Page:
Valiant people like the famous Shahriar Kabir and the lesser known National Awami Party functionary Shamim Osman Bhulu, both belonging to the majority community of East Bengal have toiled hard, often risking their own lives, to protect the minorities and uphold the values of 71. It is love for one’s land and basic humanity that makes people do these things. A plural ethos takes time to build, and is even harder to rebuild. Humanity in some can be very hard to kill. But they are powerless in front of a crowd of 25000, a constitution that discriminates and a state that is apathetic to the plight of the minorities, at best.
The Nehru-Liaquat pact in the wake of the 1950 massacre of minorities in East Bengal, especially in Dhaka and Barisal, was supposed to develop a framework that would safety and security to minorities in Pakistan and the Indian Union. The Government of India deserted the cause of the minorities of East Pakistan soon after. It was only much later in 1970, when tens of millions of refugees, mostly of minority religions, arrived in West Bengal and Tripura to save themselves from selective extermination in East Pakistan, that the Government of India planned a response that suited its geo-political interests. I mention this because few of the wrongs that were done to the minorities of East Bengal during the Pakistan period were reversed. The famous Ramna Kali temple that dominated the skyline of Dhaka at the time was bull-dozed to the ground by the Pakistan army. Lamentations notwithstanding, successive governments of the Bangladesh republic, secular or not, elected or dictatorial, have not rebuilt it. However, the worst point of minority persecution comes through the destruction of their economic means and homestead. As of 1997, through various version of the Enemy property act, 1.64 million acres (6640 square kilometers) of land owned by Hindus have been forcibly taken over since 1948, with a large portion of the usurpation happening after 1971. The amount of land translates into 5.3% of the total land area of the Republic of Bangladesh that is equivalent to 53% of the total proprietary land of the Hindus, affecting 4 out of every 10 Hindu households. Most of the land was snatched between 1972 and 1980. This was the result of pain-staking research by Professor Abul Barkat of University of Dhaka. He also showed that the largest proportions of the snatched away lands were with those affiliated to the ‘secular’ party Awami League.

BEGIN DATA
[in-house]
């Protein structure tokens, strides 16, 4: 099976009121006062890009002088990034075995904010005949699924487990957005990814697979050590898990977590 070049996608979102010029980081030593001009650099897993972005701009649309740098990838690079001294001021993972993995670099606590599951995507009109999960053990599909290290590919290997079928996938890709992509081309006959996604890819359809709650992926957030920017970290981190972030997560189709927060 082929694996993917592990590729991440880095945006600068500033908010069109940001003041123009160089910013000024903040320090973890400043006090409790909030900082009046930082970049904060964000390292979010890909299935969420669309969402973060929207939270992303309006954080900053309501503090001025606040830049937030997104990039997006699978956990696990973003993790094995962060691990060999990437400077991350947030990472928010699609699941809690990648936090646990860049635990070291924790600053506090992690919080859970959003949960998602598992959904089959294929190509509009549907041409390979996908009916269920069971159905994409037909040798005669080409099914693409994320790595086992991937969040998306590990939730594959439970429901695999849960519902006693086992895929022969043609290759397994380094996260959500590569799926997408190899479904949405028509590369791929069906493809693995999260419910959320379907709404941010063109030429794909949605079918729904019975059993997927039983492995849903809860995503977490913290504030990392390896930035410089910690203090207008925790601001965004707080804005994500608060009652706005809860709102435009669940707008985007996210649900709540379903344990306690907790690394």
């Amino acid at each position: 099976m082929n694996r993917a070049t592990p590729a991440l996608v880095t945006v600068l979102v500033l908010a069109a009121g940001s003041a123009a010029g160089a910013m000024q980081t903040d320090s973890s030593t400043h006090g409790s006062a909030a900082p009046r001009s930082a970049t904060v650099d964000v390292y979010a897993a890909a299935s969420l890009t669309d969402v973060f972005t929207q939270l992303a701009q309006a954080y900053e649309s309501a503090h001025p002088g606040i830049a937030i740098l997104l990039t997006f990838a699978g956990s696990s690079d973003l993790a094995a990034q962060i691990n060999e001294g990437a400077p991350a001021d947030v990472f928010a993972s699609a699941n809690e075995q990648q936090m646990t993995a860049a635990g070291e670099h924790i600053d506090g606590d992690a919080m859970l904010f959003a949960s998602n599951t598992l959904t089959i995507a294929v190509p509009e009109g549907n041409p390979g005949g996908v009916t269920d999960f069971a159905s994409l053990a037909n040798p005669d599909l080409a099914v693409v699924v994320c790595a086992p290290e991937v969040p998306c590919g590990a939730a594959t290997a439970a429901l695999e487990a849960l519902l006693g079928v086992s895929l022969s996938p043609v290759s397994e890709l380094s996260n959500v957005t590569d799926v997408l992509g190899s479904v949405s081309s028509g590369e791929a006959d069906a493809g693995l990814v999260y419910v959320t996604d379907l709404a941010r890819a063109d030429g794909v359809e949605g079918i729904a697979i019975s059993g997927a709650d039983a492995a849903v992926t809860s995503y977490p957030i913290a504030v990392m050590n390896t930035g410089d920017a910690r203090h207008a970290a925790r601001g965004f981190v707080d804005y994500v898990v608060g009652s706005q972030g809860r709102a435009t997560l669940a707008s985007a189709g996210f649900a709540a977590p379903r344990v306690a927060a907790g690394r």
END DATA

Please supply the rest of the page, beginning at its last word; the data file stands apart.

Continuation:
The subcontinent, divided the nation-state, each of them of confessional character, explicitly or implicitly, is a tinderbox that is never too far from explosion. What happens in one nation-state exacts a heavy price in another. The destruction of the Babri mosque structure in Ayodhya and the anti-Muslim rioting in Mumbai led to anti-Hindu riots in Bangladesh with many temples destroyed. This was the old theory of mutually assured violence prevention in the post-partition nation-states turned on its head. This was not the first time either. That is why, when one sees the perpetrators of anti-Muslim rioting in the Indian Union shedding copious tears about the state of minorities in the Republic of Bangladesh, it is important to call out their dangerous game of cynical and selective concern for minority rights. The solutions to peace do not reside in any one nation-state of the Indian subcontinent, but by making sure that all the butchers of Gujarat 2002 and Mumbai 1992 are prosecuted to the last man and woman, if need be by extra-ordinary judicial commissions, one gains the moral right to condemn the brutalization of minorities in the Republic of Bangladesh. If one believes that his or her faith is one of love, they might do well to dwell on what Cornel West said, that ‘justice is what love looks like in public.’
Certain followers of Ram want the Ramna rebuilt and Ramu violence condemned, while maintaining silence on the rubble at Ayodhya. This silence needs to be broken by others. The voices of the Shahriar Kabirs of the world are strengthened by those of the Teesta Setalvads and Ansar Burneys of the world. The subcontinental walls are designed to shut-out voices of despair and voices of hope, voices that sound much akin to ours. Asian Dub Foundation, that trans-subcontinental band had given an important message to all of us, way back in 2003 – Keep Bangin’ on the Walls.